Generative AI is one of the most recent artificial intelligence developments, where AI models are trained to generate original, human-like content based on massive training datasets and neural network technology. As this AI technology gains adoption, questions emerge about how both the developers of generative models and users of these models can work with generative AI ethically.
Ethical AI use has long been a topic of debate in the tech world – and beyond – but it is becoming increasingly important to set up guardrails and establish guiding principles for how to use this advanced and highly accessible form of AI.
In this guide, we’ll discuss what generative AI ethics look like today, the current challenges this technology faces, and how corporate users can take steps to protect their customers, their data, and their business operations with appropriate generative AI ethics and procedures in place.
Also see: Top Generative AI Apps and Tools
Generative AI Ethics: Table of Contents
- What Are Generative AI Ethics?
- Generative AI Laws and Frameworks
- Potential Concerns and Challenges with Generative AI
- Why Are Generative AI Ethics Important?
- Tips for Using Generative AI Ethically
- Bottom Line: Ethical Generative AI
What Are Generative AI Ethics?
Generative AI ethics, similar to traditional artificial intelligence ethics, are guiding principles and best practices for developing and using generative AI technology in a way that does no harm. Some of the most important areas that generative AI ethics covers include the following:
- Consumer data privacy and security.
- Regulatory compliance and appropriate use.
- Copyright and data ownership.
- Data and model training transparency.
- Unbiased training processes.
- Environmentally-conscious AI model usage.
Generative AI Laws and Frameworks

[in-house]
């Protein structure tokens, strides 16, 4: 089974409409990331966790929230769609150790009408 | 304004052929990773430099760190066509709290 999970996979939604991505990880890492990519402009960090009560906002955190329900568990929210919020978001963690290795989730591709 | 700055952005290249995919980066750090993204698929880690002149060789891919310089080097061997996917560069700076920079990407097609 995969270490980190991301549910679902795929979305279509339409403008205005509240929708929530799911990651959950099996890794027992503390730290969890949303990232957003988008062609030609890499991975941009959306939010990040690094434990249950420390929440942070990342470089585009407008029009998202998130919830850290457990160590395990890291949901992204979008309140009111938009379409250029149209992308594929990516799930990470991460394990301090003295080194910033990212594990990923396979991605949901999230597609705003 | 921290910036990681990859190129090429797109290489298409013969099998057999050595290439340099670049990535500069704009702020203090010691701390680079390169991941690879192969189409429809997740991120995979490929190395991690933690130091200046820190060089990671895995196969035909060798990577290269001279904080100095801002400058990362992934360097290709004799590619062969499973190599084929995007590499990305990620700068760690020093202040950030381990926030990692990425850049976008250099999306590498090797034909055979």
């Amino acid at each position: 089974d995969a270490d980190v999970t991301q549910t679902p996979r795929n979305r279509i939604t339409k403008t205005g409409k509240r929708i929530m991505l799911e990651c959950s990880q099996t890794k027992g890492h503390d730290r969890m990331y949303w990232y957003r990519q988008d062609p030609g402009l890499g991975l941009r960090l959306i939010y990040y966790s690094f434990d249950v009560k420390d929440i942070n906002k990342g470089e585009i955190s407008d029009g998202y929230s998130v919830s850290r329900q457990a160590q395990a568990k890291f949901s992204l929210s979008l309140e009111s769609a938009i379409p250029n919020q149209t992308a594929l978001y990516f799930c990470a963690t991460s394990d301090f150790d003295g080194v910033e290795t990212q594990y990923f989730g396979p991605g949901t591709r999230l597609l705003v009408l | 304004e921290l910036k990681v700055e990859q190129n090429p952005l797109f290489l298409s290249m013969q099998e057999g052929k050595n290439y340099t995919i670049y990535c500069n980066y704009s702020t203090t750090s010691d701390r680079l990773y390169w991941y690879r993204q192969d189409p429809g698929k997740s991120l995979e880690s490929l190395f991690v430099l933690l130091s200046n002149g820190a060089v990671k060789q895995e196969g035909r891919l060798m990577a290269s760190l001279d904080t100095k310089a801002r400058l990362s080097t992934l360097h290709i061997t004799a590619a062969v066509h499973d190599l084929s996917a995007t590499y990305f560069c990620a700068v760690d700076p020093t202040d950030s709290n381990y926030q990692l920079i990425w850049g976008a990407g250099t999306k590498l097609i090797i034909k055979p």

While no major generative AI ethical frameworks or policies have passed into law at this point, several pieces of legislation are in the works. Here are some of the foremost examples:
- European Union: The EU is the furthest along in its regulation of generative AI, with Italy even briefly banning OpenAI until the company enhanced its data privacy capabilities and standards. The EU’s AI Act is a proposed law that would divide AI apps into unacceptable risk, high risk, and low-to-no-risk categories, with special attention being paid to generative AI and copyright/ownership concerns.
- United States: While the U.S. has no official artificial intelligence legislation in the works, a handful of frameworks and best practices have been established that indicate a law could go into effect in the future. Examples include the Biden administration’s Blueprint for an AI Bill of Rights, NIST’s AI Risk Management Framework, and copyright registration guidance for AI-generated content.
- United Kingdom: The United Kingdom is likely to pursue AI regulation at a slower pace than the EU but at a faster pace than the United States. The country already has a policy paper called AI regulation: a pro-innovation approach that summarizes its plans for AI regulation.
Also see: 100+ Top AI Companies 2023
Ethical Concerns and Challenges with Generative AI
Generative AI can accomplish remarkable feats, like support drug discovery and cancer diagnostics, create beautiful artwork and videos, and guide both consumer and enterprise research in online knowledge bases and search engines.
However, generative AI is new and generally unregulated, meaning there are many ways it can be misused. These are some of the biggest ethical concerns surrounding generative AI today:
Copyright and Stolen Data Issues
For generative AI models to produce logical, human-like content regularly, these tools need to be trained on massive datasets from a variety of sources.
Unfortunately, this training process has been obscured by most AI companies, and several have used the original artwork, content, and personal data of creators and other consumers in training datasets without the creators’ permission.
MidJourney and Stability AI’s Stable Diffusion are two tools that are currently under fire for these issues. Personal and corporate data of other types have also been unintentionally introduced into generative AI training algorithms, which exposes users and corporations to potential theft, data loss, and violations of privacy.